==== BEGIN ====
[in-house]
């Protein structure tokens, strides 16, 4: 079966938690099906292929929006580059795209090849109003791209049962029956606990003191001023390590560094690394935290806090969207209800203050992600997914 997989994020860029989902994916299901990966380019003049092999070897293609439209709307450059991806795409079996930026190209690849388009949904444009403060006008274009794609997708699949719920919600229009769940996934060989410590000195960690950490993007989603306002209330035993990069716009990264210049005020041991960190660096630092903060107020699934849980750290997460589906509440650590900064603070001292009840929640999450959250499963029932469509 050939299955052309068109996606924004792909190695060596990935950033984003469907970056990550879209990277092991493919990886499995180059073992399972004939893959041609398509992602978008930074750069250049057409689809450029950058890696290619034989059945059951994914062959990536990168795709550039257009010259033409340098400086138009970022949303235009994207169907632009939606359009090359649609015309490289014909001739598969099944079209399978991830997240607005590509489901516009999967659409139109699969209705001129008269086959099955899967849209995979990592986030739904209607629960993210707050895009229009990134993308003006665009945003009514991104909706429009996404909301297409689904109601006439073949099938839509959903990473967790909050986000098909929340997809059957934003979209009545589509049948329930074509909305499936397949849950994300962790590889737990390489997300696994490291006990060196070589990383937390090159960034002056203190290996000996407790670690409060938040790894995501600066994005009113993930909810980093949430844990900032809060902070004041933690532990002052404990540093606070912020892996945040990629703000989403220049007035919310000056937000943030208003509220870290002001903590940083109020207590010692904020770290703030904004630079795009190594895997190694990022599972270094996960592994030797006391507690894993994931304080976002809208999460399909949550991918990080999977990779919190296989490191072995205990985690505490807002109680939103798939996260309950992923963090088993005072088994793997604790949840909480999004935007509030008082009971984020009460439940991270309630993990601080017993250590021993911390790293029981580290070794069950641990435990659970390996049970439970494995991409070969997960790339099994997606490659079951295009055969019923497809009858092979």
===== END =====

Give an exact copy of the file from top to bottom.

[in-house]
């Protein structure tokens, strides 16, 4: 079966938690099906292929929006580059795209090849109003791209049962029956606990003191001023390590560094690394935290806090969207209800203050992600997914 997989994020860029989902994916299901990966380019003049092999070897293609439209709307450059991806795409079996930026190209690849388009949904444009403060006008274009794609997708699949719920919600229009769940996934060989410590000195960690950490993007989603306002209330035993990069716009990264210049005020041991960190660096630092903060107020699934849980750290997460589906509440650590900064603070001292009840929640999450959250499963029932469509 050939299955052309068109996606924004792909190695060596990935950033984003469907970056990550879209990277092991493919990886499995180059073992399972004939893959041609398509992602978008930074750069250049057409689809450029950058890696290619034989059945059951994914062959990536990168795709550039257009010259033409340098400086138009970022949303235009994207169907632009939606359009090359649609015309490289014909001739598969099944079209399978991830997240607005590509489901516009999967659409139109699969209705001129008269086959099955899967849209995979990592986030739904209607629960993210707050895009229009990134993308003006665009945003009514991104909706429009996404909301297409689904109601006439073949099938839509959903990473967790909050986000098909929340997809059957934003979209009545589509049948329930074509909305499936397949849950994300962790590889737990390489997300696994490291006990060196070589990383937390090159960034002056203190290996000996407790670690409060938040790894995501600066994005009113993930909810980093949430844990900032809060902070004041933690532990002052404990540093606070912020892996945040990629703000989403220049007035919310000056937000943030208003509220870290002001903590940083109020207590010692904020770290703030904004630079795009190594895997190694990022599972270094996960592994030797006391507690894993994931304080976002809208999460399909949550991918990080999977990779919190296989490191072995205990985690505490807002109680939103798939996260309950992923963090088993005072088994793997604790949840909480999004935007509030008082009971984020009460439940991270309630993990601080017993250590021993911390790293029981580290070794069950641990435990659970390996049970439970494995991409070969997960790339099994997606490659079951295009055969019923497809009858092979």